Tuesday, December 20, 2011

Google AdWords Bidding Basics

So...you've heard about this "new" thing - Google AdWords. It sounds pretty exciting. It sounds like you get a lot of bang for your buck. Your ad shows up on the page that is returning pertinent search results. An ad can show up anywhere on any of the pages returned. The more you are willing to pay, the better your page position will be. Page position is auctioned off, but you can get better page position with higher quality AdWords, too. You only pay if someone clicks on your add. So, what you do is tell Google AdWords what your maximum cost-per-click and daily budget is. It then places your ad accordingly and when you’ve reached your daily budget, it pulls the ad. You can make the ads local, national, or international or base it on language. Of course the broader the audience, the more money you are going to spend.

But how, exactly do you go about getting space? Well, you bid on it. And the thing is, you don't necessarily win your space based on how much you bid, but also on the quality scores of your words and landing page. Let's start with the basics: the bidding.


You can use the Google Traffic Estimator Tool to figure out an approximate result based on the keywords you select, maximum CPC, and daily budget. The more popular a keyword is, the more you're going to pay for it. The suggested method of figuring out how much you want to spend AND maximize your profits is:
  1. Determine our maximum Cost Per Acquisition(CPA): (Sale price – cost of product = CPA)
  2. Determine conversion rate: (number sales/number of clicks)
  3. Determine value per click: Max CPA * conversion rate = value per click (expected profit from website visitor)
    Value per click is what you can pay per click and expect to break even, so naturally we wouldn’t want to pay that much.
  4. Adjust your bids so your value per click equals your incremental cost-per-click.
    The incremental cost per click is the difference between what you pay for per click at one bid versus at another bid. Not very clear is it? This table was generated using the Google Bid Simulator Tool, which is only available if you have an AdWords account:
  5. BidClicksCostAvg. CPCRevenueProfitICC
    $5.00208 $697.42 $3.35 $1040.00 $342.58$5.73
    $4.50 190 $594.27 $3.13 $950.00 $355.73$5.20
    $4.00 154 $407.02 $2.64 $770.00 $362.98$4.63
    $3.50 133 $309.73 $2.33 $665.00 $355.27$3.99
    $3.00 113 $230.00 $2.04 $565.00 $335.00$3.32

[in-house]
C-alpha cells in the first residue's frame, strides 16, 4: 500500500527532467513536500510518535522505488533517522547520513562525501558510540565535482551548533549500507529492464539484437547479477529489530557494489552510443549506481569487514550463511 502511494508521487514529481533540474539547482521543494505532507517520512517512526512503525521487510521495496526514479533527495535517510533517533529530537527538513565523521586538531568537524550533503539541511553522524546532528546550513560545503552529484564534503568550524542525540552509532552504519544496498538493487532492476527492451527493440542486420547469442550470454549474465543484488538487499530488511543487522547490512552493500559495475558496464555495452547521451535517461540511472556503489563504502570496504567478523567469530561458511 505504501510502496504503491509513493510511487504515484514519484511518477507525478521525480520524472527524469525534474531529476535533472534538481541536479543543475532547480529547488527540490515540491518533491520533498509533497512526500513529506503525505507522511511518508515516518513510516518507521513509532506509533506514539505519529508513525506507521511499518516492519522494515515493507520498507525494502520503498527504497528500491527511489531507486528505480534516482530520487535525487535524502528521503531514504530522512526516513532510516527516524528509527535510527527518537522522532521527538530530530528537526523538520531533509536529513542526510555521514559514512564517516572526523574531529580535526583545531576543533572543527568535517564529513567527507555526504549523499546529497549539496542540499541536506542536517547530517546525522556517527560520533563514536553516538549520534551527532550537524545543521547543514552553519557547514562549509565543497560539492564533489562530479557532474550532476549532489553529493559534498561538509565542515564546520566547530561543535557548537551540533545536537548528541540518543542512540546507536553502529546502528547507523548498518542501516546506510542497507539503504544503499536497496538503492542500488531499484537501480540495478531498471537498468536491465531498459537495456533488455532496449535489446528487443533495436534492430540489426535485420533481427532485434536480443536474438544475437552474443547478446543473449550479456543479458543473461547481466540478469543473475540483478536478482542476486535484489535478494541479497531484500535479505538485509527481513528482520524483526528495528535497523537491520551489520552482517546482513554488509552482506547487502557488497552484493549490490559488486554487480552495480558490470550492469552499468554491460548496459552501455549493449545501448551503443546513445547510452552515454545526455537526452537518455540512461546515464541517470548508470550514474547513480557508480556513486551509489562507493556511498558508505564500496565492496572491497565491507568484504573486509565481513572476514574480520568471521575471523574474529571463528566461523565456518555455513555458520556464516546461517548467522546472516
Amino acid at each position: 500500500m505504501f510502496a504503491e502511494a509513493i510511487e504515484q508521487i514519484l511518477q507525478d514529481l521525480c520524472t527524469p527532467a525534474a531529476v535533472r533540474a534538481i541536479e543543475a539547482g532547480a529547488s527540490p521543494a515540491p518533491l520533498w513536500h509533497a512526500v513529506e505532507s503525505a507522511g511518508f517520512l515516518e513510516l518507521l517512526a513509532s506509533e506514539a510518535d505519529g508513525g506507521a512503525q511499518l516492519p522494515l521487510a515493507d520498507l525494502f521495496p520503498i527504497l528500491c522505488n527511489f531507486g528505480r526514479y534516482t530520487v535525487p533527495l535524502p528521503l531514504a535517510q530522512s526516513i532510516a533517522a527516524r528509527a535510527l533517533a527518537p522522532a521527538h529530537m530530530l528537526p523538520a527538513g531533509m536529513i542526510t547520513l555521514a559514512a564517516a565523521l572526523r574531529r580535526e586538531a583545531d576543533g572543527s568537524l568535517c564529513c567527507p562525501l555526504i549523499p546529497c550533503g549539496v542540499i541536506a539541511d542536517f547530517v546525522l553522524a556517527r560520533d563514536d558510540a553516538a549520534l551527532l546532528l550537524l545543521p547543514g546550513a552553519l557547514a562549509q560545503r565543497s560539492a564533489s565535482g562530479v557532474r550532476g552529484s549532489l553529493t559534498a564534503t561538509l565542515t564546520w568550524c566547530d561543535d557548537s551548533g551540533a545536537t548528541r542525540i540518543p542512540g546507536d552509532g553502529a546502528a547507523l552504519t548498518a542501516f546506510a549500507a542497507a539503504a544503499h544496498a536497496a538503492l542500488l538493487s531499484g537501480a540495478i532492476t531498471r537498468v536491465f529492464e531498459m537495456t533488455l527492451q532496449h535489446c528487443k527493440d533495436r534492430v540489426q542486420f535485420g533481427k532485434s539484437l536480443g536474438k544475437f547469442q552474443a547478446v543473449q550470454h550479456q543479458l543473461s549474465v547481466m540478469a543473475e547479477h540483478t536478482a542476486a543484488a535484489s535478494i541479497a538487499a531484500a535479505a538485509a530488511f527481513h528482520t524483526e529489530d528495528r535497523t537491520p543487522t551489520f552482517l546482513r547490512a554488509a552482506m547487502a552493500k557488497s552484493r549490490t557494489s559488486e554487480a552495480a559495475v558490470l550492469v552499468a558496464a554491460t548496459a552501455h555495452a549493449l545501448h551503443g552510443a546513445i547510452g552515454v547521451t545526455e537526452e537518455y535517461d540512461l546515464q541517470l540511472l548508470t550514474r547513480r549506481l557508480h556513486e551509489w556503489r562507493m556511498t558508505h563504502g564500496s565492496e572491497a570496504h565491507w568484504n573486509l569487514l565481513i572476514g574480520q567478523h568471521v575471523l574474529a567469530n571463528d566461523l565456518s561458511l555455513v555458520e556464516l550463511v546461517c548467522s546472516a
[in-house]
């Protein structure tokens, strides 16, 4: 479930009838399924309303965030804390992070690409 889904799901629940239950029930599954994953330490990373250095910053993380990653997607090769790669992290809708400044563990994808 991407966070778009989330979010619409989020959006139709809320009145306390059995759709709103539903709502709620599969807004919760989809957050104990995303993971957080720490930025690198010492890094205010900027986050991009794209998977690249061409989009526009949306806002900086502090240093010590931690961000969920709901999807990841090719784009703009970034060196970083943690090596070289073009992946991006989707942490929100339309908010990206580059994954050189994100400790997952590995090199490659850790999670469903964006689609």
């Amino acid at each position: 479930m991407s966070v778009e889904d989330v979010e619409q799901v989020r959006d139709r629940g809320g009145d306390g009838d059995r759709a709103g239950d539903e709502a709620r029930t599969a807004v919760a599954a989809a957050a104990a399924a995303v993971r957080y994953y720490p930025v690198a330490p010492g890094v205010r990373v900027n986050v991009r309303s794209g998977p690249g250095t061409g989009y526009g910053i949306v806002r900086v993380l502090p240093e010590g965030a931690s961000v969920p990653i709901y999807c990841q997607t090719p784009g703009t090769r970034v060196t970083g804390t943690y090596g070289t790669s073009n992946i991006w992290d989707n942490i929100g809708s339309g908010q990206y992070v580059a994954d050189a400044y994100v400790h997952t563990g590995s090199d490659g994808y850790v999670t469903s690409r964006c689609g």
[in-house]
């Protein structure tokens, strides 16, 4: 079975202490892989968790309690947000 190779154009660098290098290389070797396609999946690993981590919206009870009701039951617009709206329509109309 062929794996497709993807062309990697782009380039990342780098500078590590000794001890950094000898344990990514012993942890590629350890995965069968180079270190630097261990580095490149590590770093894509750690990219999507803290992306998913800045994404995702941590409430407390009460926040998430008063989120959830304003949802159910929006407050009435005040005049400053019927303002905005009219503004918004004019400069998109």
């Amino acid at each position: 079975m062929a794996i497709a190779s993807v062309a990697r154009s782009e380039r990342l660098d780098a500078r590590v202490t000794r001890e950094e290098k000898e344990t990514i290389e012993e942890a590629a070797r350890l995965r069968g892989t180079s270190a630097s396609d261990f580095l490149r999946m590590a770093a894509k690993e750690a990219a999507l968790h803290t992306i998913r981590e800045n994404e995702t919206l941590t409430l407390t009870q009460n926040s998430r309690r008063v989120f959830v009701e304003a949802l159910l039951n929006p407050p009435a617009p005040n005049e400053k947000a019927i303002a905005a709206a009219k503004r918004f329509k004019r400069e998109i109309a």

$2.50 86 $140.37 $1.63 $430.00 $289.63$-.--

    As you can see above, the $4.00 click actually returned the highest profit, even though you got fewer clicks, but it doesn't necessarily maximize your profit. That's where the ICC comes in. How did I get that number? ICC is calculated by dividing the cost of the incremental clicks by the number of incremental clicks. Let's use the $5.00 and $4.50 bids for an example. The cost of the $5.00 bid was $697.42. Subtract the cost of the next lower bid from that, $594.27. That leaves a difference of $103.15. You received 208 clicks at $5.00. Subtract the 190 clicks you received at $4.50. This leaves a difference of 18 clicks. Now divide $103.15 by 18 clicks. The result of $5.73 is your incremental cost-per-click. If you look at the the ICCs above, the $4.00 comes the closes to your value-per-click without going over. In order to <b>maximize profit</b> you'll want to increase your bid until your ICC is close, or equal, to the value-per-click without going over.  

Generally you will pay less than the bid CPC. Once we’ve determined your CPC, you can run some simulations to maximize your profit. You may actually be more profitable paying less and getting fewer bids because the incremental cost-per-click (ICC) above a certain point may be more than the CPC.

I ran some keyword simulations with a standard bid of $1.00 CPC and daily budget of $50. In the “Est Ad Position” column, the lower the number, the better the position. The best positions are above 3.
KeywordGlobal SearchesLocal SearchesEst Avg CPCEst Ad PositionEst Daily ClicksEst Daily Cost
dog toys246,000165,000$0.692.5569.77$47.92
puppy toys33,10018,100$0.632.371.76$1.12
chew toys18,10014,800$0.571.251.7$0.97
squeaky toys9,9006,600$0.00000

There is a pretty in-depth video tutorial by Google's Chief Economist, Hal Valerian, on YouTube. If you'd rather, you can read the script.

The Quality Score

The quality score is calculated using a variety of factors and measures how relevant your keyword is to your ad group and to a user's search query. The higher a keyword's Quality Score, the lower its cost-per-clicks (CPCs) and the better its ad position. Which page we direct the user to in our website affects the keyword’s quality score as well. For instance if the end-user were to click on an ad specifically for dog toys and you send them to the pet store homepage, that might lower the quality score. That’s one of the reasons people use landing pages – to ensure the content is directly relevant to the AdWords.


Keep in mind that conversion rates and costs are variables and will change depending on current economic climates, seasons, keyword popularity, bidding rates and other financial and cultural factors. It's a good idea to go in and run simulations on a regular basis to consistently maximize your profits.


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